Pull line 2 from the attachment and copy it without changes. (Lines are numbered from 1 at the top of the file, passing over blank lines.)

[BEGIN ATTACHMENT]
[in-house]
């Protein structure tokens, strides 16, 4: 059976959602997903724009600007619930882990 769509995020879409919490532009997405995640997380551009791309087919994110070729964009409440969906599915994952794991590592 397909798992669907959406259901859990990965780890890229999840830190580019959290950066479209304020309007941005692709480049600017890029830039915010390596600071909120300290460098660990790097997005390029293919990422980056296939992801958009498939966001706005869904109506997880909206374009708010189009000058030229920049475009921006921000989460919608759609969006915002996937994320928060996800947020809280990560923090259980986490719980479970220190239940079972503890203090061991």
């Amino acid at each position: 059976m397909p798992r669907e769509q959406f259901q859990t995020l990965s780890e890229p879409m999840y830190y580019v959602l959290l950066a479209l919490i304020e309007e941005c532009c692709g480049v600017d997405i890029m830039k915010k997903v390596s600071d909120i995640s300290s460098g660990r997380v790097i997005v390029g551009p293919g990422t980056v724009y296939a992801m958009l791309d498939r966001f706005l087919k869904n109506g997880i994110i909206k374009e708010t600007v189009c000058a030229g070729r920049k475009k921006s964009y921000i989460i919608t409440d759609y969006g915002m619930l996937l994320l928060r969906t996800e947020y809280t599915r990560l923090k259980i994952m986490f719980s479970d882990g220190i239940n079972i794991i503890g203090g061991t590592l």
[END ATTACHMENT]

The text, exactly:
């Protein structure tokens, strides 16, 4: 059976959602997903724009600007619930882990 769509995020879409919490532009997405995640997380551009791309087919994110070729964009409440969906599915994952794991590592 397909798992669907959406259901859990990965780890890229999840830190580019959290950066479209304020309007941005692709480049600017890029830039915010390596600071909120300290460098660990790097997005390029293919990422980056296939992801958009498939966001706005869904109506997880909206374009708010189009000058030229920049475009921006921000989460919608759609969006915002996937994320928060996800947020809280990560923090259980986490719980479970220190239940079972503890203090061991």